Why more people are installing saltwater pools
Hot summers send everyone scurrying into their pools to cool off, and the biggest new trend in swimming pools is salt water. First developed in Australia, saltwater pools offer several advantages over conventional chlorine and have become incredibly popular in the last decade.
People no longer have to tolerate the eye-burning, nose-curdling sting that comes from chlorine. Saltwater pools only have one-tenth the salt of ocean water and about one-third when compared to human tears. They are also gentler on the skin and hair than traditional chlorine pools. And pool owners don’t have to purchase, store, and handle harsh chemicals, so maintenance is easier, more convenient, and saves time and money.
More chlorine pools are being converted to salt water and today there are more than 1.4 million saltwater pools in operation nationwide. An estimated 75 percent of all new in-ground pools are salt water, compared with only 15 percent in 2002, according to data published in Pool & Spa News.
Since the Evergreen Commons senior center in Holland, Mich., converted its 65,000-gallon pool to salt water, members have been pleased with the results. “The minute you walk into the pool area you notice a big difference,” says Jodi Owczarski, the center’s community relations director. “There is no longer that chemical smell. People also tell us that the water is much softer. In the old pool, people said they sometimes had to wash twice to get all those chemicals off, but in this pool, they only have to wash once. All in all, people have been thrilled with this new system.”
In saltwater pools, chlorine is automatically produced as water passes through the generator. As the water exits the generator and enters the pool, the sanitizing chlorine reverts back to salt, and the process repeats itself, conserving salt and keeping sanitizer levels balanced.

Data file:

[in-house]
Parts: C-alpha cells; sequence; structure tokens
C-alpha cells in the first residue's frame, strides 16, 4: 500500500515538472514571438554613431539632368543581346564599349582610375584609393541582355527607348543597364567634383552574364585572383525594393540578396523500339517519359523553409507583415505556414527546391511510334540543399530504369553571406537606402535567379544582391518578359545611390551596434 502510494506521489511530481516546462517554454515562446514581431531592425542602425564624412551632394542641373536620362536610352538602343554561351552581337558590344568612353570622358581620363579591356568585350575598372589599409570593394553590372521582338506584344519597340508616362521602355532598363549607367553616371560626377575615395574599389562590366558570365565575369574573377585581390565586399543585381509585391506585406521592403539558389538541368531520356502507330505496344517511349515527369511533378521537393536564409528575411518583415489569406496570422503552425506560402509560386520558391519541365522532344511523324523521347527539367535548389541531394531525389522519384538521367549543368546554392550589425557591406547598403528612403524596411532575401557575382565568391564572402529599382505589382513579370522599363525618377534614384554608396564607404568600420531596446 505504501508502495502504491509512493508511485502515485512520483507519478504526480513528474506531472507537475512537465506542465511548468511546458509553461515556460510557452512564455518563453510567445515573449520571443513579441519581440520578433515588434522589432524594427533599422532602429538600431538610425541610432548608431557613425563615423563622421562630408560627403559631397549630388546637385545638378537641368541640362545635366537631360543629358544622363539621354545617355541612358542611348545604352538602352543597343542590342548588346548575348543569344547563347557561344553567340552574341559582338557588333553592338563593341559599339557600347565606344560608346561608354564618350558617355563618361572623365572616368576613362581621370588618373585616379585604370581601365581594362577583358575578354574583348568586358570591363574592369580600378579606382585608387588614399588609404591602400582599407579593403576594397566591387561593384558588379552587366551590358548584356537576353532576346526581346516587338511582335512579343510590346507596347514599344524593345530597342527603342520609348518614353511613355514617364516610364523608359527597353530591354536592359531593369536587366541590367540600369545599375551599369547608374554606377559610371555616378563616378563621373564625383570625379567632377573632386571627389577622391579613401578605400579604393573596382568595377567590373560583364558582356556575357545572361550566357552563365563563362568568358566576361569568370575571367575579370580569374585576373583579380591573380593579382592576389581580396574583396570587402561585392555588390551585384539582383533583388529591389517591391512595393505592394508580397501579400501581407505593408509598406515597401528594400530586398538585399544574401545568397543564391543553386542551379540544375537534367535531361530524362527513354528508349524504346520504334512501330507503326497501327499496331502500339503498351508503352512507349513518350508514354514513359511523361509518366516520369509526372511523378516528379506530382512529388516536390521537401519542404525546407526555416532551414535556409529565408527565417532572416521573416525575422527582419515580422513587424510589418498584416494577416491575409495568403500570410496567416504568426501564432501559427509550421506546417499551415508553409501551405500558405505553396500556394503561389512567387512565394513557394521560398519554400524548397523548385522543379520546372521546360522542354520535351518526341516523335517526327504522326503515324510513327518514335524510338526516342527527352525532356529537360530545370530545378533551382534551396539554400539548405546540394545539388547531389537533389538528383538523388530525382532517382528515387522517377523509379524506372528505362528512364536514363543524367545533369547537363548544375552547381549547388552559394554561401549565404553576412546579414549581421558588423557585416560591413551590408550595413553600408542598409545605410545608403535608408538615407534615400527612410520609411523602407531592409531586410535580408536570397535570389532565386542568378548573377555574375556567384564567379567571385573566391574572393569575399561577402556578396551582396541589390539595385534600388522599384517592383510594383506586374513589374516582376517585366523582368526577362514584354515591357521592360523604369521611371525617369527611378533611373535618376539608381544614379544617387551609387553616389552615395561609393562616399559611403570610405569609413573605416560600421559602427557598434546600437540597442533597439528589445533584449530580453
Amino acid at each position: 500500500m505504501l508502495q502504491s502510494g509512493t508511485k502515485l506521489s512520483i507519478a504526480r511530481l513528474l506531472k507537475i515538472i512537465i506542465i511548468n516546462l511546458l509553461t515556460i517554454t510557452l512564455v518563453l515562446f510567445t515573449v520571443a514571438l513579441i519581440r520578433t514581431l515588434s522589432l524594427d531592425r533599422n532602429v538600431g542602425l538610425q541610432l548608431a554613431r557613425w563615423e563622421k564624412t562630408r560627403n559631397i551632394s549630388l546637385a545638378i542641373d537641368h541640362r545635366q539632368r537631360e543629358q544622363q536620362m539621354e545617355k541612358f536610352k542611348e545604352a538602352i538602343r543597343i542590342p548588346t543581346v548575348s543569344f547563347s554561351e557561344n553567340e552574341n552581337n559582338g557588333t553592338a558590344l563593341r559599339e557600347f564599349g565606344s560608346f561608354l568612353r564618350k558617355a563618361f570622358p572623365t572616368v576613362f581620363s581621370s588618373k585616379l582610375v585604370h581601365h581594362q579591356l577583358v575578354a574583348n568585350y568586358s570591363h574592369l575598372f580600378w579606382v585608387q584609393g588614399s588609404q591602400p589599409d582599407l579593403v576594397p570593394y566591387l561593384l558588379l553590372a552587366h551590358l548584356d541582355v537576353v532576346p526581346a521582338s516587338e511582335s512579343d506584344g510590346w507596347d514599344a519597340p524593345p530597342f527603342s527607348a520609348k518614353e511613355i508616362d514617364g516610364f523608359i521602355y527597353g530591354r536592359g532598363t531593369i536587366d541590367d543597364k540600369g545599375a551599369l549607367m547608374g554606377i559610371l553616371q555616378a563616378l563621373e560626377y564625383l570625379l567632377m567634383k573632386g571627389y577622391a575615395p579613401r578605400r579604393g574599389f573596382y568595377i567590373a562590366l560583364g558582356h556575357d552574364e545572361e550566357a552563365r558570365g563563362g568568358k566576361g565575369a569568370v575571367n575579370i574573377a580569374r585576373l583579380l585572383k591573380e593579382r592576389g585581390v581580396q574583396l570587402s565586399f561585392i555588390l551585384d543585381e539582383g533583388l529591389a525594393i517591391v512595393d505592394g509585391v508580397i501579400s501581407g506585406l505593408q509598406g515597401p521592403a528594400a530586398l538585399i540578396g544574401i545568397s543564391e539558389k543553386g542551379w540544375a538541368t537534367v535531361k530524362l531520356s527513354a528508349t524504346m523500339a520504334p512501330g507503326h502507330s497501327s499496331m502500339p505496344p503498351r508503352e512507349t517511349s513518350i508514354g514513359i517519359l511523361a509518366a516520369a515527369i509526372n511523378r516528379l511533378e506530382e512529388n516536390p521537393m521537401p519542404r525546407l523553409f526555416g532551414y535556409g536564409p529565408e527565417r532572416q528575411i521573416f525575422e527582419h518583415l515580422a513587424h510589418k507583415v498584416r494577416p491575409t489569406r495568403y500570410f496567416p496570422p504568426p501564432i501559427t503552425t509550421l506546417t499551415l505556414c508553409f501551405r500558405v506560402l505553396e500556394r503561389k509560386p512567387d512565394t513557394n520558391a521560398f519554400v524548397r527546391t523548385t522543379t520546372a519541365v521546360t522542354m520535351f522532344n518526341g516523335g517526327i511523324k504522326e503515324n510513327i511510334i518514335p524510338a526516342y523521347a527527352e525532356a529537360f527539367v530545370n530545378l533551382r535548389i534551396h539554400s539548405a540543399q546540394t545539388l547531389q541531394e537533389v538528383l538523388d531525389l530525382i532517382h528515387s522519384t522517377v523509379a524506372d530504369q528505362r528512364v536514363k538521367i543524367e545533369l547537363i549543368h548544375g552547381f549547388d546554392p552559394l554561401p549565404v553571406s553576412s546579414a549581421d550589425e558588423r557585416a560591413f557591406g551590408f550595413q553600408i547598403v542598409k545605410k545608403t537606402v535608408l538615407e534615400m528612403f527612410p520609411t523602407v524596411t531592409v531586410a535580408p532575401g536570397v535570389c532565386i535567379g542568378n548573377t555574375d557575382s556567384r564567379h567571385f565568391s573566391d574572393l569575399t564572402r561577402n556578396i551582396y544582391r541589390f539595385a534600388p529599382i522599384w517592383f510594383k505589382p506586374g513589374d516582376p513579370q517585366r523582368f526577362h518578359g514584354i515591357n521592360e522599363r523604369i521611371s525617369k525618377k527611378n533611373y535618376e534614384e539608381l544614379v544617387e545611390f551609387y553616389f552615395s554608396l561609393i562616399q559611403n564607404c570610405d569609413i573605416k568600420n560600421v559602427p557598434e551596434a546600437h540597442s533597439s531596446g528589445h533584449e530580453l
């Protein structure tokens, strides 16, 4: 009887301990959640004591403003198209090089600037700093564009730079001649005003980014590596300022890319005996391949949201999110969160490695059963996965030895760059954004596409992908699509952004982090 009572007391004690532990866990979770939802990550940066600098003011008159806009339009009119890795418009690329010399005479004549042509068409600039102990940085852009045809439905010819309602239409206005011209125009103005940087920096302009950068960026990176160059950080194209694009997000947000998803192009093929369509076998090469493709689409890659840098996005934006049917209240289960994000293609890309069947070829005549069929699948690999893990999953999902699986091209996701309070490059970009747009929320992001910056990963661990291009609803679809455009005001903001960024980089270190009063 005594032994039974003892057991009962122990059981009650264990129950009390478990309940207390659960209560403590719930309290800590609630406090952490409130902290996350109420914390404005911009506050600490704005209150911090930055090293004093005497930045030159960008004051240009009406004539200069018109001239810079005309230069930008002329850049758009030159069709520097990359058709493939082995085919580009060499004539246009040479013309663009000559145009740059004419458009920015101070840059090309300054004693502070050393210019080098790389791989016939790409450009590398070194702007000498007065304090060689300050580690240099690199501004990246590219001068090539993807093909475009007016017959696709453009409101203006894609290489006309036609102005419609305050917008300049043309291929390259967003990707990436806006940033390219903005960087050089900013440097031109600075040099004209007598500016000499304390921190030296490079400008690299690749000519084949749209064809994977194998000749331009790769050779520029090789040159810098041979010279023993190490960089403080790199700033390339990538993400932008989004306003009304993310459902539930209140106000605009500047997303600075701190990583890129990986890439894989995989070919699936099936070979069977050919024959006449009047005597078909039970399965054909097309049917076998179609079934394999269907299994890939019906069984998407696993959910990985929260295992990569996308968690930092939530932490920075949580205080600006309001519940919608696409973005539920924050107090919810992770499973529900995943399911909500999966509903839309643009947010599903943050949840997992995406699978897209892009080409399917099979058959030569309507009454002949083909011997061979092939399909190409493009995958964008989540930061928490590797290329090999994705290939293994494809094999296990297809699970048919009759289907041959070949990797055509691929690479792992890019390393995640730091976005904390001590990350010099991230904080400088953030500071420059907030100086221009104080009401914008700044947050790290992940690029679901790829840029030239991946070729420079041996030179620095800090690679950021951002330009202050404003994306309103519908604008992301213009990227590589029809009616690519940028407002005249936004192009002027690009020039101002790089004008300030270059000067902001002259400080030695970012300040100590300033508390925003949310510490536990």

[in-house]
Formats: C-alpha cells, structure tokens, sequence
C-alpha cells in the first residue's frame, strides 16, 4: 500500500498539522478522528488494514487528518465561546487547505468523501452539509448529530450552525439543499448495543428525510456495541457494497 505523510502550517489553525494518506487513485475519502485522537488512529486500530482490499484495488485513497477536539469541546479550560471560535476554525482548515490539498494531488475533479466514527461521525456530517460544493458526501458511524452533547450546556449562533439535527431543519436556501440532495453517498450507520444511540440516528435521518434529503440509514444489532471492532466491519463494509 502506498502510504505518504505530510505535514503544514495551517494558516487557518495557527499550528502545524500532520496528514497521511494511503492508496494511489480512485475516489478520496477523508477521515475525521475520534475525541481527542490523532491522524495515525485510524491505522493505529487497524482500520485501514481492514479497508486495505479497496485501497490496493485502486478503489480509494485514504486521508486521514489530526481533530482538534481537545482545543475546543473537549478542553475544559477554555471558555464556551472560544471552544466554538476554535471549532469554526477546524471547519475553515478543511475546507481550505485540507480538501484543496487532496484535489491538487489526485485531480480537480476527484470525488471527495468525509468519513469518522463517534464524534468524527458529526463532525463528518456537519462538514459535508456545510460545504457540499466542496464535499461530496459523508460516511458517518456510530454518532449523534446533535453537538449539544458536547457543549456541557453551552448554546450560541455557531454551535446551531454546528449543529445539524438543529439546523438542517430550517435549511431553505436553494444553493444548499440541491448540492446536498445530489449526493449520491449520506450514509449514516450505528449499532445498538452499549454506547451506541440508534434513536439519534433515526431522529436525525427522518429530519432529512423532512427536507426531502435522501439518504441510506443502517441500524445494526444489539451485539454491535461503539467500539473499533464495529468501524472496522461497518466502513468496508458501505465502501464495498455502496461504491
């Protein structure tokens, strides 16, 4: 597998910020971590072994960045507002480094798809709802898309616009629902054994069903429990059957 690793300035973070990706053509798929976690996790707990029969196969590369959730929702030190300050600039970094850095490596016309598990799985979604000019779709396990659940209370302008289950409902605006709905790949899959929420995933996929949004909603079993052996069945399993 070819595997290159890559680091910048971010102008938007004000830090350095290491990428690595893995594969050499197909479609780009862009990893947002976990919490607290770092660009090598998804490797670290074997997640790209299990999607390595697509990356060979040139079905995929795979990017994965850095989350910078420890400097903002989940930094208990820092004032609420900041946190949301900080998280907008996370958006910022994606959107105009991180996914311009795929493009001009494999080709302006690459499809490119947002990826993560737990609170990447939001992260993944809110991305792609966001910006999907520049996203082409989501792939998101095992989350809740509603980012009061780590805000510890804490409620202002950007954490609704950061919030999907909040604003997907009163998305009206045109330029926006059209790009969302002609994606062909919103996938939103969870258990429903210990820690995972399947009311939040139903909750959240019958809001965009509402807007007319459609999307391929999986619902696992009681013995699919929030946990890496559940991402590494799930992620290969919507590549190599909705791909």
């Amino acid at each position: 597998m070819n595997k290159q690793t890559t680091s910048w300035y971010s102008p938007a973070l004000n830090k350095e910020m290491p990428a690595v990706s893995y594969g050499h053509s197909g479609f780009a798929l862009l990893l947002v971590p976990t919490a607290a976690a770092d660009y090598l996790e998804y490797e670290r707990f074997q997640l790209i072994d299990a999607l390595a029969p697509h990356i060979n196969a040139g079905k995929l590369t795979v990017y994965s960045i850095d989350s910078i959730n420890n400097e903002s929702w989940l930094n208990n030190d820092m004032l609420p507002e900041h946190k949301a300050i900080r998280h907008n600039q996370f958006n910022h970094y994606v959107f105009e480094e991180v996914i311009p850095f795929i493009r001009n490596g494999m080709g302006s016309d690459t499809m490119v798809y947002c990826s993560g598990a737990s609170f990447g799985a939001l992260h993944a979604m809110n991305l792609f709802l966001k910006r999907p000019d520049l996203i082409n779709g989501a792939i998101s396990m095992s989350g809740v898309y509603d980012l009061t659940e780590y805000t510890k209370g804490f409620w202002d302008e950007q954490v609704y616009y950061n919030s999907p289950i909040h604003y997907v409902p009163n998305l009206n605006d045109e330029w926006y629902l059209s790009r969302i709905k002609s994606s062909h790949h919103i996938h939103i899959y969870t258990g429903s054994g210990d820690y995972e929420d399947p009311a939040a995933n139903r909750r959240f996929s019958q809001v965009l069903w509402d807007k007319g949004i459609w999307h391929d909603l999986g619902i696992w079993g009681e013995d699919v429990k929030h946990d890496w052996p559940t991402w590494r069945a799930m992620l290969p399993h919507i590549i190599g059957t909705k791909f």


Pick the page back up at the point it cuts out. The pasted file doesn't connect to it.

Saltwater pools require less maintenance than traditional pools, but pool owners still should test weekly for pH and chlorine, and monthly for other water balance factors and for salt levels, which can drop due to splash-out, rain and filter back-washing. Most pool owners test their pool water themselves with test strips and periodically bring a sample in to a pool retailer for testing.
Anyone who has made the decision to move to a saltwater pool should make certain they use salt specifically designed for that use. An average 20,000 gallon pool requires 530 pounds of salt at startup; with quantities that large, even small amounts of contaminants within the salt can cause pool problems. That’s why ultra-pure salt is best for salt water pools. Salt water systems can also save money in the long run over chlorine-based alternatives.
There have also been questions about the effect of salt water on pool construction materials, decks and surrounding structures. When pools are properly constructed and normal maintenance is followed, salt water has no effect on pool finishes, equipment and decks. Most materials are suitable for salt water pool construction, and most kinds of stone and decking materials will last if treated and sealed properly and periodically rinsed off.
If you’re considering a saltwater pool, talk to a knowledgeable builder or retailer, or get some insight from other saltwater pool owners. You can also find more information at the Salt Institute website.
Courtesy of BPT